At DonorDriven, we’re planning on regular guest columns from thought leaders in the non-profit realm. Our first is by Melissa S. Brown, author of 10 editions of “Giving USA.” Melissa is one of America’s foremost researchers and analysts on philanthropy. Our goal is bring you fresh perspectives backed by eye-opening statistics that will help give you a better view of the ever-changing fundraising landscape.
People give to charities for lots of different reasons. But before they give at all, they need to be asked. What is it that makes a successful request? There are three things that matter:
- A reason for people to give. What is the mission of your organization? What impact do you have? Answers to these form a “case for support.” Sometimes, however, people give simply because they know the person who asked.
- Ask people who care. Social networks add value here, because you reach the right people the first time.
- Provide a “call to action” so that people can give easily online or in the mail.
A key to long-term successful fundraising is “converting” some donors who gave because of friendship into donors who give because of mission. While success here is subjective, a reasonable goal for “conversion” is between 20 and 30 percent.
What makes a compelling case for support to express mission?
Your organization wants to bring about some positive change in the world. To raise funds, tell people about your work. Provide answers to these questions in your case for support:
- What problem or need does your organization want to address?
- Who is affected and how by the problem or need?
- What does your organization do to bring about the desired change?
- Why is this the best approach?
- How can even a small donation support your work?
- Who else supports you? (List names or provide general characteristics.)
People often have some idea about a group, but thoughtful answers to these questions can move someone to give (or to give more) to your organization. Do this on your web site and encourage your participants to address this on their donor page as well. Statistics across a wide variety of clients in DonorDrive show that 20% of event participants who customize their fundraising page generate more than 50% of the donations. Include links to your page in any other communications and encourage constituents to include links to their page.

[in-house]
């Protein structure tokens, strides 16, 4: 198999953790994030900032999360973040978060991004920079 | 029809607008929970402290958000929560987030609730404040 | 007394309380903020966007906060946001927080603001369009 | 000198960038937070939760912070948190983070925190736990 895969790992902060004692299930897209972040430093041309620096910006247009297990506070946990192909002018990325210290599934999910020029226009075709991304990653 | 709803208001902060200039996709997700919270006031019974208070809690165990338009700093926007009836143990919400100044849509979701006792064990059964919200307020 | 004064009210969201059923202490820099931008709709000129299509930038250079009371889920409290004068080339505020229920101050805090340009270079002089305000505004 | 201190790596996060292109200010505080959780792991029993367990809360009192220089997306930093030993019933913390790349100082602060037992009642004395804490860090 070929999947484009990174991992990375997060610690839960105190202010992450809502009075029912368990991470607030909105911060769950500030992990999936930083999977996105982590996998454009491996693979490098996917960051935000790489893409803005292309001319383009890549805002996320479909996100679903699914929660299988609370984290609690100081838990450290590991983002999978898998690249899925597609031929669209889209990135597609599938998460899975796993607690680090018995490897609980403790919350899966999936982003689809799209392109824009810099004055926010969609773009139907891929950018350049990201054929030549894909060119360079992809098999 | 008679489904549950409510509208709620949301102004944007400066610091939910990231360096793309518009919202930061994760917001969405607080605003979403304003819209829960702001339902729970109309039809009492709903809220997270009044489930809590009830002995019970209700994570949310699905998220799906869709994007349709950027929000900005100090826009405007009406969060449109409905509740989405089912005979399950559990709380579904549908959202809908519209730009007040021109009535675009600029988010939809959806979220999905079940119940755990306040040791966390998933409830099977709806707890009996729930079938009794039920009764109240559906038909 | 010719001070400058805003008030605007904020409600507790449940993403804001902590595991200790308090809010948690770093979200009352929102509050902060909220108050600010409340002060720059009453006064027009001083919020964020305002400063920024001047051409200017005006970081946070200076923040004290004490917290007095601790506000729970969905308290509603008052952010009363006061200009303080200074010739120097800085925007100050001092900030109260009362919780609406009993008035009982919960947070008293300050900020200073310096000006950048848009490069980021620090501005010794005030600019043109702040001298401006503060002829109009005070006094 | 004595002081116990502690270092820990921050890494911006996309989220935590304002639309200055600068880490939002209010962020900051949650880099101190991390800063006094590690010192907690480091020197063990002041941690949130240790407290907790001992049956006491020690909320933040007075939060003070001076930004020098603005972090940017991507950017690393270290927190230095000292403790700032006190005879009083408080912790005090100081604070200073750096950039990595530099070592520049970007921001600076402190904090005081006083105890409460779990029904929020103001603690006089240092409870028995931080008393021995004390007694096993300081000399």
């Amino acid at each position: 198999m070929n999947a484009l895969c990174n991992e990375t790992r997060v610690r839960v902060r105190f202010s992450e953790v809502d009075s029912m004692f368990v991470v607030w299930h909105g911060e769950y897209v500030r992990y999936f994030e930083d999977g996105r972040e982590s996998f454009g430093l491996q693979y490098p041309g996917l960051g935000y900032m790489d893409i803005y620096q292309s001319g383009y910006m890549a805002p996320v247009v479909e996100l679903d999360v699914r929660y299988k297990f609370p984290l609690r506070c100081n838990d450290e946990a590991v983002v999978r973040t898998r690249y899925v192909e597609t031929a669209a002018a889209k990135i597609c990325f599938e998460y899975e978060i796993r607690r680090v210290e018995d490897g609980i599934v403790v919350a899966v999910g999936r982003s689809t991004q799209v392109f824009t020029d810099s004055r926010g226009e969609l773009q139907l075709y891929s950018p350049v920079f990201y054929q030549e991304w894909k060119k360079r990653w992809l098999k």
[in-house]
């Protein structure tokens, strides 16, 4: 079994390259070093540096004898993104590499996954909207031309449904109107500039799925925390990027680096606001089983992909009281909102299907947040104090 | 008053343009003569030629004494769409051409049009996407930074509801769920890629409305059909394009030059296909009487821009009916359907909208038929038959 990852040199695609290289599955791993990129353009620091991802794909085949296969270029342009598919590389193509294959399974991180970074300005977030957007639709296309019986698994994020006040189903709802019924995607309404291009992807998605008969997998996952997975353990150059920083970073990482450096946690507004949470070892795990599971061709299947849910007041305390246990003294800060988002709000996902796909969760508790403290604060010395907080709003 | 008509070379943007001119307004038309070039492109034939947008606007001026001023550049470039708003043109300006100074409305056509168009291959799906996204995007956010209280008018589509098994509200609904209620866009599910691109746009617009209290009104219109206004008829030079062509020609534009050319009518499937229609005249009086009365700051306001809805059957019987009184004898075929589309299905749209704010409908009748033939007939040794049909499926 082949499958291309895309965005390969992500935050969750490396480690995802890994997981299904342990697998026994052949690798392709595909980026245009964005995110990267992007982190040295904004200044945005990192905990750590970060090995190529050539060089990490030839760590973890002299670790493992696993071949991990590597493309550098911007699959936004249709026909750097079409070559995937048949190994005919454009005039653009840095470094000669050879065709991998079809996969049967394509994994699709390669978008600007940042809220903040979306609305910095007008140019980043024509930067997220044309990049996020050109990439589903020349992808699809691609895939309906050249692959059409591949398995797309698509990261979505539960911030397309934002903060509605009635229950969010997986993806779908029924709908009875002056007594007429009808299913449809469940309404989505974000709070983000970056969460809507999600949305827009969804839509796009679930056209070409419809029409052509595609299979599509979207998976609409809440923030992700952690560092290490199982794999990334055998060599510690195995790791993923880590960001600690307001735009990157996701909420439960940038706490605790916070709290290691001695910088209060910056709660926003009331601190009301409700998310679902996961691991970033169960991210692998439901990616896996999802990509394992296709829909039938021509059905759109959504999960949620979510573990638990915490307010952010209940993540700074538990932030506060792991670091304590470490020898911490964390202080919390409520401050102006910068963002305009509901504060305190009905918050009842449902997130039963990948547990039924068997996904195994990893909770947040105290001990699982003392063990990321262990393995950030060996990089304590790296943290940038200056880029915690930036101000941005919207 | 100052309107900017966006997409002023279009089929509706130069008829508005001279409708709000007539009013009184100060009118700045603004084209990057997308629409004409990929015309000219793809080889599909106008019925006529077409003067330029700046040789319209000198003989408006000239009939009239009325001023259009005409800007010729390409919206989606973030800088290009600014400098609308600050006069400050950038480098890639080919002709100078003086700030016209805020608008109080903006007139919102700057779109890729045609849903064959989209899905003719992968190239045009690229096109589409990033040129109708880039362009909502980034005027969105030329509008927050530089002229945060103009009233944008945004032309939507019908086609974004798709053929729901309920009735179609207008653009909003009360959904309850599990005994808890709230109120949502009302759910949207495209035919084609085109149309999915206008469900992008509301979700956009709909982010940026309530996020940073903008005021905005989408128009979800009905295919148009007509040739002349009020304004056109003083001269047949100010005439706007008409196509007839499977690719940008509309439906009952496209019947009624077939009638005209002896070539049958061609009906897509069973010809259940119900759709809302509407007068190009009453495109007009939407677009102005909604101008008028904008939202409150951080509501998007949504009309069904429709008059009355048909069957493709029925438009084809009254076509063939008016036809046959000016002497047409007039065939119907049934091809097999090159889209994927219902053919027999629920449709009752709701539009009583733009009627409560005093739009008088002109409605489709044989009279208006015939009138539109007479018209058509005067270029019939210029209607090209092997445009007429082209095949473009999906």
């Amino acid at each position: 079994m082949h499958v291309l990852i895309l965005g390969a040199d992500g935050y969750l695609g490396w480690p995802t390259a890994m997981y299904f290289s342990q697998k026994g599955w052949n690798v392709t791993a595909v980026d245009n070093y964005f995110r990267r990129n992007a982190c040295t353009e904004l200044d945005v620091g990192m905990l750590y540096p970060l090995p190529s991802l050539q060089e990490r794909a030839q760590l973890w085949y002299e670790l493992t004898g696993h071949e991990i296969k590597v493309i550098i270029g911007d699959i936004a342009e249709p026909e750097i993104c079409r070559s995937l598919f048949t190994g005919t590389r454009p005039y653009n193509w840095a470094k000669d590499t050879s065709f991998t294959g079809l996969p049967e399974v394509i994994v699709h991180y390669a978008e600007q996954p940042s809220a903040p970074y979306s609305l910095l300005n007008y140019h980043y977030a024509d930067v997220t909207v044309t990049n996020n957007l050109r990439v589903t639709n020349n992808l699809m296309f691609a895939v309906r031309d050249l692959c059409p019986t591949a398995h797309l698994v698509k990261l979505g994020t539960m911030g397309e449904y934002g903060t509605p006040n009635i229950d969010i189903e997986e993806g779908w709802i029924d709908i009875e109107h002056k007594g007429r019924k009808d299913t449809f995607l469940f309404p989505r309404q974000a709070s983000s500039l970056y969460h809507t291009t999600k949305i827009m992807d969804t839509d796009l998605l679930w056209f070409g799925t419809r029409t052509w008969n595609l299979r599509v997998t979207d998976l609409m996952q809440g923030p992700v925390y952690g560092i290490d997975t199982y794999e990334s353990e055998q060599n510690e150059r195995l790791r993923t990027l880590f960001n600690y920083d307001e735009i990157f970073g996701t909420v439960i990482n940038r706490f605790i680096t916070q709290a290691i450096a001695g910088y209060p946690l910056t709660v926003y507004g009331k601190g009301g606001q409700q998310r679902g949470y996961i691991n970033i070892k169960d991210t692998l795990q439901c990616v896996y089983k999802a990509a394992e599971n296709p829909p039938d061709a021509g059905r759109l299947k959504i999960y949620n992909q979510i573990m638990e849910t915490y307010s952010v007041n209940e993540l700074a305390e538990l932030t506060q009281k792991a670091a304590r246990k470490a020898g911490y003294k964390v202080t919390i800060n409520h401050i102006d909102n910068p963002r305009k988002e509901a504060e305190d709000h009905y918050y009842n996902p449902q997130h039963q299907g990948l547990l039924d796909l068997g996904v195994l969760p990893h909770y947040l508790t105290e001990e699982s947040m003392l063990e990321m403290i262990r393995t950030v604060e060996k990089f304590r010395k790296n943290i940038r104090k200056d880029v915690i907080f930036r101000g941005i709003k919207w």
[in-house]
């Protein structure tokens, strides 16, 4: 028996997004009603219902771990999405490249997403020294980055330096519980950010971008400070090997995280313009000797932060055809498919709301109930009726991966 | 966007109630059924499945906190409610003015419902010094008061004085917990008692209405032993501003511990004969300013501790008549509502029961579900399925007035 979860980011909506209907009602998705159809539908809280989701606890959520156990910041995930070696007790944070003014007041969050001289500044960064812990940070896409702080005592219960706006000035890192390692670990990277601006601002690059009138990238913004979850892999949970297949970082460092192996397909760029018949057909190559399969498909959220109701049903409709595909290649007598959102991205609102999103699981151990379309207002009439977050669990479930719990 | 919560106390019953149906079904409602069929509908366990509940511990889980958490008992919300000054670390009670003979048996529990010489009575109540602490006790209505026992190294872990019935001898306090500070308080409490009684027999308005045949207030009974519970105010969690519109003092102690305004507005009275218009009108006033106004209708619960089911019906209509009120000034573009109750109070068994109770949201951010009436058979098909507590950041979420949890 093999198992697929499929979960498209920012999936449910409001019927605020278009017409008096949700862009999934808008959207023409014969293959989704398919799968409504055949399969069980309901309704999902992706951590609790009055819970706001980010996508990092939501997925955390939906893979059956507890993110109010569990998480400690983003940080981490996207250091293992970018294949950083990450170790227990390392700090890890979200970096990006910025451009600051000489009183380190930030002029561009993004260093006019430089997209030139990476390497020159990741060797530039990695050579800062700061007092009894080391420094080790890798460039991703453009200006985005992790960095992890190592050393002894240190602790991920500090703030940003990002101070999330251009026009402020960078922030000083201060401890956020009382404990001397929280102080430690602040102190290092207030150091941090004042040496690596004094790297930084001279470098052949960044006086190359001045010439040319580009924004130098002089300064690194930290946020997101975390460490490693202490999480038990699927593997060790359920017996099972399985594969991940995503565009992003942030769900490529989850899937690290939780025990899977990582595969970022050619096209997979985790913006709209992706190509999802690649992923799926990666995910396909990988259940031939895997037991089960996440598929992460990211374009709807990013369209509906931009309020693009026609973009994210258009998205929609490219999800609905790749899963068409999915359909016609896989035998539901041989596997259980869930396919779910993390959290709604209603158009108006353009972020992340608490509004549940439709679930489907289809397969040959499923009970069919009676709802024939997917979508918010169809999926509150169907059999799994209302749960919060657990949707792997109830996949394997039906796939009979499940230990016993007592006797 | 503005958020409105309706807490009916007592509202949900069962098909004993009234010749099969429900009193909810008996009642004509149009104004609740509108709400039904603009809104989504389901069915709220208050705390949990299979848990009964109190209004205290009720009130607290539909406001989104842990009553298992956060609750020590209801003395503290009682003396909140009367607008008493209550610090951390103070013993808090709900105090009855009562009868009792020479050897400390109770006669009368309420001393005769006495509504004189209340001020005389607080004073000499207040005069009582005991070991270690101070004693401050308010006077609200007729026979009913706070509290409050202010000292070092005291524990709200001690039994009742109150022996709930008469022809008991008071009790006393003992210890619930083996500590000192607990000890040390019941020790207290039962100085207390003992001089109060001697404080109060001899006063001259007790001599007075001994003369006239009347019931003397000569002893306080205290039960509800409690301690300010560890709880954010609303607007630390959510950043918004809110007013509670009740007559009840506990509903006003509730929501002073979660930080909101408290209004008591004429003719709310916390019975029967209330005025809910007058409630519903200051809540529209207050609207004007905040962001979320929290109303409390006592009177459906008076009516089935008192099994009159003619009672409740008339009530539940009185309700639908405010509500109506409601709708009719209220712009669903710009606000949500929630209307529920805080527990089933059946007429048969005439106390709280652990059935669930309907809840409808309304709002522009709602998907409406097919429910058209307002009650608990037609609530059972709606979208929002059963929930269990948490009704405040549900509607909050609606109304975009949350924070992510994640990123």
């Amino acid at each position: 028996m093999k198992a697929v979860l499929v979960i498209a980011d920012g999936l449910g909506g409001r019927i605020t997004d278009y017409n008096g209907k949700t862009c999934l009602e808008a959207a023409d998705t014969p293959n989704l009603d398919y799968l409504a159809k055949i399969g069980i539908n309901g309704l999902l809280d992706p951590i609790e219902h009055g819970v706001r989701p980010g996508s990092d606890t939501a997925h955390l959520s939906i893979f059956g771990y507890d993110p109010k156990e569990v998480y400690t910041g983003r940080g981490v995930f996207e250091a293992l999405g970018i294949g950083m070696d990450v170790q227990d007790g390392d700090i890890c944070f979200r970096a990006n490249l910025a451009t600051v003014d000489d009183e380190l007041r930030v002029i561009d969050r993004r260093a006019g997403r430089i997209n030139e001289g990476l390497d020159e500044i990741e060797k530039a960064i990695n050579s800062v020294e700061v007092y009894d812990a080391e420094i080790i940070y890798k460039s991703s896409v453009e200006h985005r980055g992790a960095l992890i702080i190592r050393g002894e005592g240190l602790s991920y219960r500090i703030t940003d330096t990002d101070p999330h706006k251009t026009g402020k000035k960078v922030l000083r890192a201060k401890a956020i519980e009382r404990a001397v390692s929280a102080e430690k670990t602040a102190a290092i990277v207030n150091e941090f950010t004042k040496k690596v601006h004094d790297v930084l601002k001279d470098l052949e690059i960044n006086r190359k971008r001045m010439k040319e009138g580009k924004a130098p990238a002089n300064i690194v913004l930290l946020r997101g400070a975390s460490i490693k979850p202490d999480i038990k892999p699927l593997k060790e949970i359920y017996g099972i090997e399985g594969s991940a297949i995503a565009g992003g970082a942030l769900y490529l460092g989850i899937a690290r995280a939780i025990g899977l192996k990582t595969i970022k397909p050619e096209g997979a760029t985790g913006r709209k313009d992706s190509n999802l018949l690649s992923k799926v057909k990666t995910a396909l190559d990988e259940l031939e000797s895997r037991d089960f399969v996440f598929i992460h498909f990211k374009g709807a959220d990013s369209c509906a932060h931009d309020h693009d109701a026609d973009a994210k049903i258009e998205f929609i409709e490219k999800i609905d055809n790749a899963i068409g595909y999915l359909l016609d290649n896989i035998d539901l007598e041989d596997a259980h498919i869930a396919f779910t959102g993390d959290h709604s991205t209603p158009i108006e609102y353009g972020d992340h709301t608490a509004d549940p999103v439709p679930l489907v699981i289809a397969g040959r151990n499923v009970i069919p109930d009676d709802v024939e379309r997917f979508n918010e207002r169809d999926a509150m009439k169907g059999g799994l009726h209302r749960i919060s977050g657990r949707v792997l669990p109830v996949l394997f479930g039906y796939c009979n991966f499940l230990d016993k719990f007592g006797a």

Social media is playing a bigger and bigger role in fundraising.
DonorDrive statistics show that participants who use Twitter and Facebook tools from their donation page raise three-to-four times as much as those who don’t. Tweet or post status updates that contain snippets from your case and then link back to your web site. Seamless transitions between information platforms, (including print materials) help prospective donors move from the case to the “call to action” where they can make a gift.
Who are the right prospects?
People typically first become donors when asked by a friend or trusted advisor. It helps even more if the person asking is already a donor, or perhaps a beneficiary of the organization.
It can be great to be one of the first organizations a new donor supports, as long as you provide opportunities for continued engagement. DonorDrive numbers also bear out that across a breadth of events 4% come back and sign up as event participants for that event. Something more is needed after the personal connection is made. People say they give for “impact” (to bring about change) or to give back for benefits they’ve already received. In general, the younger the donor, the more he or she gives for impact.
Quick DonorDrive Stats
- Participants who use Twitter and Facebook tools from their donation page raise 3-4 times as much as those who don’t.
- 20% of event participants who customize their fundraising page generate more than 50% of the donations.
Experts suggest you ask the people who already support you why they give. Then use those reasons in your communications. If you can, ask people of all ages and characteristics, and develop your communications plan accordingly. You can offer one set of reasons in a medium that hits high school and college participants and another set for LinkedIn donors.
Give something back, especially information about your work.
People give when they see that money can make a difference. Successful organizations show this in consistent reports about impact and results. Share data and moving stories on every communication platform that you use.
Why do people stop giving?
People often stop giving when an organization treats its donors as a cash machine. Avoid this trap. Pay attention to courtesies. Send prompt and sincere thanks for gifts, letters, or even complaints. Respond in a timely and accurate way to inquiries. Spell names correctly. Don’t send seemingly endless requests. If someone says “do not contact me,” make sure your communications processes work so that they aren’t contacted further.
People also stop giving when their direct involvement (or that of friends or family members) ends. Life happens, so give your thanks and good wishes as they move on. Stop contacting them except perhaps once a year. To do this, you have to ask donors why they didn’t give recently. Answers to that will tell when you need to be gracious.
Technology systems help you manage information, not personal relationships. To build strong relationships, invest in people who listen to donors and think about what donors want to learn and share about their own experiences. Then use the tools of the technology to keep the conversation open and lively.
Melissa S. Brown